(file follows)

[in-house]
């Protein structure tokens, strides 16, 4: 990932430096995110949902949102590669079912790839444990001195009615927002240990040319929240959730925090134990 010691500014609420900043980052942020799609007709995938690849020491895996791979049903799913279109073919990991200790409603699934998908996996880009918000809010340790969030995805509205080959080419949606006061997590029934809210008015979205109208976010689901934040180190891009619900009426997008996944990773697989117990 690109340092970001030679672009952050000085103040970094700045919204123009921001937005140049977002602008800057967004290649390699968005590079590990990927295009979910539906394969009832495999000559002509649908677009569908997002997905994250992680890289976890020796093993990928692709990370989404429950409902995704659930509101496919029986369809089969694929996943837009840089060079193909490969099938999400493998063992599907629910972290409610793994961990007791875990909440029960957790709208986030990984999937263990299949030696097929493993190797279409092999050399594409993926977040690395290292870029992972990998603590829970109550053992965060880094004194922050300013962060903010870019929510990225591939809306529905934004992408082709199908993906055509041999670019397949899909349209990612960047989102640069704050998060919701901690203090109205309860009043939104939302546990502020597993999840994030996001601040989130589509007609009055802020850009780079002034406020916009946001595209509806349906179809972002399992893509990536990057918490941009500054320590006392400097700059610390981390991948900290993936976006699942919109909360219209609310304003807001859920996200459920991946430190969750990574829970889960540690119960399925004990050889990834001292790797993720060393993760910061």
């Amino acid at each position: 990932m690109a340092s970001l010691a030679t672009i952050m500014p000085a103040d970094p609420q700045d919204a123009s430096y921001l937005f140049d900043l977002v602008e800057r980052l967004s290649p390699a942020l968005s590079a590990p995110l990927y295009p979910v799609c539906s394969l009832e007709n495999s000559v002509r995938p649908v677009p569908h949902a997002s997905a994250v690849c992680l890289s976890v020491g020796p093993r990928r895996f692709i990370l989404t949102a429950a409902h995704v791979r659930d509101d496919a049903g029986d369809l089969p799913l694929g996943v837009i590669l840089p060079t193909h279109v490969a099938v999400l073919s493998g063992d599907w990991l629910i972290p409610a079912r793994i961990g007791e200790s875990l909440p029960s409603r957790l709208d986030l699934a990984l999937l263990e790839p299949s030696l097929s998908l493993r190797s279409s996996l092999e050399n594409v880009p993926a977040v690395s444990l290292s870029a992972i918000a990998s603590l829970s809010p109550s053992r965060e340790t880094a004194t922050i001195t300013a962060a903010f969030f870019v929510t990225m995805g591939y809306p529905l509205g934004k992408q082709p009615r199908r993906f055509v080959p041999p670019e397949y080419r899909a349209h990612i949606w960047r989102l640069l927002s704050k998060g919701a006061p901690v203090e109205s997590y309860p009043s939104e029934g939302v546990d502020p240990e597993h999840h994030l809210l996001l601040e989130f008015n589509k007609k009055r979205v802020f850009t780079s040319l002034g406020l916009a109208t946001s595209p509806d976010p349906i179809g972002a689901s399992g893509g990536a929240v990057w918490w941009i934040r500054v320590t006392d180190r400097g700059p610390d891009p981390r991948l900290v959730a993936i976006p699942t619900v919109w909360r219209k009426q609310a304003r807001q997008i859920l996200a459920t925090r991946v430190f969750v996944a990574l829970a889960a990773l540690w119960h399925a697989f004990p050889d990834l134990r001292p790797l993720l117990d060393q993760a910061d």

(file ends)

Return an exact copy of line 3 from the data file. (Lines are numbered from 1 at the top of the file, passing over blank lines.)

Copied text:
């Amino acid at each position: 990932m690109a340092s970001l010691a030679t672009i952050m500014p000085a103040d970094p609420q700045d919204a123009s430096y921001l937005f140049d900043l977002v602008e800057r980052l967004s290649p390699a942020l968005s590079a590990p995110l990927y295009p979910v799609c539906s394969l009832e007709n495999s000559v002509r995938p649908v677009p569908h949902a997002s997905a994250v690849c992680l890289s976890v020491g020796p093993r990928r895996f692709i990370l989404t949102a429950a409902h995704v791979r659930d509101d496919a049903g029986d369809l089969p799913l694929g996943v837009i590669l840089p060079t193909h279109v490969a099938v999400l073919s493998g063992d599907w990991l629910i972290p409610a079912r793994i961990g007791e200790s875990l909440p029960s409603r957790l709208d986030l699934a990984l999937l263990e790839p299949s030696l097929s998908l493993r190797s279409s996996l092999e050399n594409v880009p993926a977040v690395s444990l290292s870029a992972i918000a990998s603590l829970s809010p109550s053992r965060e340790t880094a004194t922050i001195t300013a962060a903010f969030f870019v929510t990225m995805g591939y809306p529905l509205g934004k992408q082709p009615r199908r993906f055509v080959p041999p670019e397949y080419r899909a349209h990612i949606w960047r989102l640069l927002s704050k998060g919701a006061p901690v203090e109205s997590y309860p009043s939104e029934g939302v546990d502020p240990e597993h999840h994030l809210l996001l601040e989130f008015n589509k007609k009055r979205v802020f850009t780079s040319l002034g406020l916009a109208t946001s595209p509806d976010p349906i179809g972002a689901s399992g893509g990536a929240v990057w918490w941009i934040r500054v320590t006392d180190r400097g700059p610390d891009p981390r991948l900290v959730a993936i976006p699942t619900v919109w909360r219209k009426q609310a304003r807001q997008i859920l996200a459920t925090r991946v430190f969750v996944a990574l829970a889960a990773l540690w119960h399925a697989f004990p050889d990834l134990r001292p790797l993720l117990d060393q993760a910061d």